Too much of a good thing?
When I was young, we were fortunate to have a lot of toys. A LOT of toys. An entire room full of toys. And while this was thanks to the kind giving natures of our obsessively ambitious workaholic parents, I did wonder why we needed to keep going shopping all the time when I only liked to played with one or two favourites.
‘Too much’ of anything can become a burden.
I remember stuffing things into a cupboard and actually tying the doors shut with ribbon to keep them closed. And I recall feeling very frustrated about all that stuff.
However, I like having stuff. I’m a bit Victorian in that way, with pretty knick knacks and collectables organised around on surfaces. As an adult I can now olympic level organise, but even with my organising talents gold-medal standard, I still find that I have too much stuff.
Do some of us learn to organise to avoid our stuff habits?
I think there’s a balance to be found for all of us who want to be happy with what we have, but not feel overwhelmed by having too much to organise well. Minimalism isn’t for everyone.
As I honed my organisation habits over the years since tying that childhood knot, I realised that I always seemed to get more stuff but still use only a few things every day. Just as when I was a girl.
I hadn’t dealt with my stuff-itis, I’d just figured out a way to skillfuly manage it.
Yet I still wear very few items of clothing every day. I discovered that I totally fall short of coming close to wearing the 33 items for the Project 333 fashion challenge (33 items for 3 months) and have subsequently accepted that I’m more of a ‘uniform’ type of stylista – with black and white bases being my fave, and then scarves or accessories layered on top.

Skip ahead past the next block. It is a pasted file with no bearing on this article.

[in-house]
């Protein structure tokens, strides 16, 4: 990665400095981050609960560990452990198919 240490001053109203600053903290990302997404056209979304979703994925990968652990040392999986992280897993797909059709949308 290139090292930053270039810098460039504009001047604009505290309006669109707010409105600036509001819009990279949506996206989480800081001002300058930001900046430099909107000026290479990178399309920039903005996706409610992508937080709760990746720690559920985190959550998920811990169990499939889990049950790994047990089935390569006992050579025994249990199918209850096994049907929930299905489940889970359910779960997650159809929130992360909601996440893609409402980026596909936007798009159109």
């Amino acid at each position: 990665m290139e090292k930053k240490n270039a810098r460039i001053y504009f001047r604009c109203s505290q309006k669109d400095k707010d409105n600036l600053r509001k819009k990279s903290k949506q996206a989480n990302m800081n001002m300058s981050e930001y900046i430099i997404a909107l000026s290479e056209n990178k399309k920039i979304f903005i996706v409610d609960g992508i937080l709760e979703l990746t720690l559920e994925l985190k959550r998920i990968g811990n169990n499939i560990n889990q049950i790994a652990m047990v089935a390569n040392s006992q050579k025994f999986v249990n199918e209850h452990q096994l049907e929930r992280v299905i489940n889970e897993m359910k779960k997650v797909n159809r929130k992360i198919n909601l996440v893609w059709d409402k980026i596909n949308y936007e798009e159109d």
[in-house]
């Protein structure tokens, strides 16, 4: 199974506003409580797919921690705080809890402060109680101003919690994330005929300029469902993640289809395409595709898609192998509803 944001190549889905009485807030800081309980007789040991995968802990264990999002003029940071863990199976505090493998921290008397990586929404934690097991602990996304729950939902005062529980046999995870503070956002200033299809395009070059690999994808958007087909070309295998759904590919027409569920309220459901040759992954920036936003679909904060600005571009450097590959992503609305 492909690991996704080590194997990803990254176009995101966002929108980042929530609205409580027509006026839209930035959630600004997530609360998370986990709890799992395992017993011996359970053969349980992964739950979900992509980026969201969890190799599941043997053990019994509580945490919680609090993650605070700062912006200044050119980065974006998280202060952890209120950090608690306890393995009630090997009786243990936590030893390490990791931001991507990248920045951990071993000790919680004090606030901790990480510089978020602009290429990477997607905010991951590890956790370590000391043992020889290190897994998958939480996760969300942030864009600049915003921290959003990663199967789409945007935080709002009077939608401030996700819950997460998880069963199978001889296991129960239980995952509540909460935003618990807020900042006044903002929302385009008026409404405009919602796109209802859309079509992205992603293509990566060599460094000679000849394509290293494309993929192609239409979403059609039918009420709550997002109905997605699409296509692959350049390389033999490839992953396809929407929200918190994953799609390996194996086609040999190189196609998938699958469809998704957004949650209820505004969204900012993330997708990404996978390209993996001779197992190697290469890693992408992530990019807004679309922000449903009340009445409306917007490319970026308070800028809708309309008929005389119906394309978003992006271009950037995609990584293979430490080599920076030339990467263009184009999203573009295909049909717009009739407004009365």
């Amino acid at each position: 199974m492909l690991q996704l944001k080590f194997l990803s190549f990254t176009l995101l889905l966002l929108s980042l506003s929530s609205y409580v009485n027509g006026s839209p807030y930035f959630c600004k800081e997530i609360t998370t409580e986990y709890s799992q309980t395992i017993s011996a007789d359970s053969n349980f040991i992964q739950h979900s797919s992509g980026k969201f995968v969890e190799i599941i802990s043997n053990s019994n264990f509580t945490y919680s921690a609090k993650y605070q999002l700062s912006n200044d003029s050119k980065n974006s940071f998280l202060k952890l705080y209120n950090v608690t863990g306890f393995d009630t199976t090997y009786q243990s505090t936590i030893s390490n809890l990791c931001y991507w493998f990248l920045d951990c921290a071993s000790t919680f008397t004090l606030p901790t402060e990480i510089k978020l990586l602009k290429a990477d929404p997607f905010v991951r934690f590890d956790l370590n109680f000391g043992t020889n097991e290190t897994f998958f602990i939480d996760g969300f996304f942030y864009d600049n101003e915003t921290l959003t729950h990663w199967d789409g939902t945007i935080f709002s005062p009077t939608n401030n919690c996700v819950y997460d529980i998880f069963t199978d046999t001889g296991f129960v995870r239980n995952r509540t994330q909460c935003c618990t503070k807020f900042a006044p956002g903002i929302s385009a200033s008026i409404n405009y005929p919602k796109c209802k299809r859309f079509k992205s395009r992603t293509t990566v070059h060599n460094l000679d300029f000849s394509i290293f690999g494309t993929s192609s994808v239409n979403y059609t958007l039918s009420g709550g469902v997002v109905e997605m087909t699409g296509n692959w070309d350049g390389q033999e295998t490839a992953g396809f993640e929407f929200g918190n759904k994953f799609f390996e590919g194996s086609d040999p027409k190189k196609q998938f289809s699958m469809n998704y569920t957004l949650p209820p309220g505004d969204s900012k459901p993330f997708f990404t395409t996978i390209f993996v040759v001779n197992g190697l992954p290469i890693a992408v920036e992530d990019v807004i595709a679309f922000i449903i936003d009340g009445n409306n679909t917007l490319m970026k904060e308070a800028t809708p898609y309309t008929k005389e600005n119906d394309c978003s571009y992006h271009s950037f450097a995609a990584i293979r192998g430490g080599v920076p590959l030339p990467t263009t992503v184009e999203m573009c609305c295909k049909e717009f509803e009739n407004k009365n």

This suddenly changed my emotional understanding of my personal style. And my clinging to stuff.
Writing out the Project 333 list of 33 items triggered this awakening, and really gave me clarity on the style I feel most fabulous wearing; my personal style.
I realise it truly is more me than any of the fast fashion styles that are flaunted in ads and shops, and that suddenly made me feel comfortable knowing what I wanted to keep, and letting go of anything that didn’t fall in line with that.
I highly recommend visiting the Project 333 website to feel the vibe!
So what does this mean for all my stuff?
Well, firstly it seemed to activate some logic part of my brain that had been clinging to ‘I’ll wear it one day’ fashion – which is my main focal area of stuff.
Secondly my ‘uniform’ style of dressing is pretty constant and versatile – so suddenly everything that doesn’t fit that style became very clear.
Thirdly, I asked myself – do we really need more than five of anything in our clutter area? And realised probably not. The items we have probably serve multiple purposes just fine.
So out things go!
I’ve kept items that fit me right now for daily use and pieces I just think are fabulous from my ‘natural size’ wardrobe one size down, which I’d love to fit back into by the end of this year. But I’m amazed how much easier it’s been to say ‘this really isn’t my style any more’.
Accepting where I’m at now is a key part of my voracious journey of personal betterment, and I believe that stuff and financial stuff are intertwined. Physically and energetically.
Kooky or not, there’s been a huge flow of abundance into our lives in the week since I started feeling this wish to cleanse and clarify my energy around stuff, finances and organising and make sure that each area complements each other as well as possible, instead of being out of balance like they were.
I’m never going to be a minimalist, and that’s okay. I’m a Victoriana girl and will always have a lot of belongings, but I’d like to move towards only having items I love in my life and letting go of things I don’t. In all areas.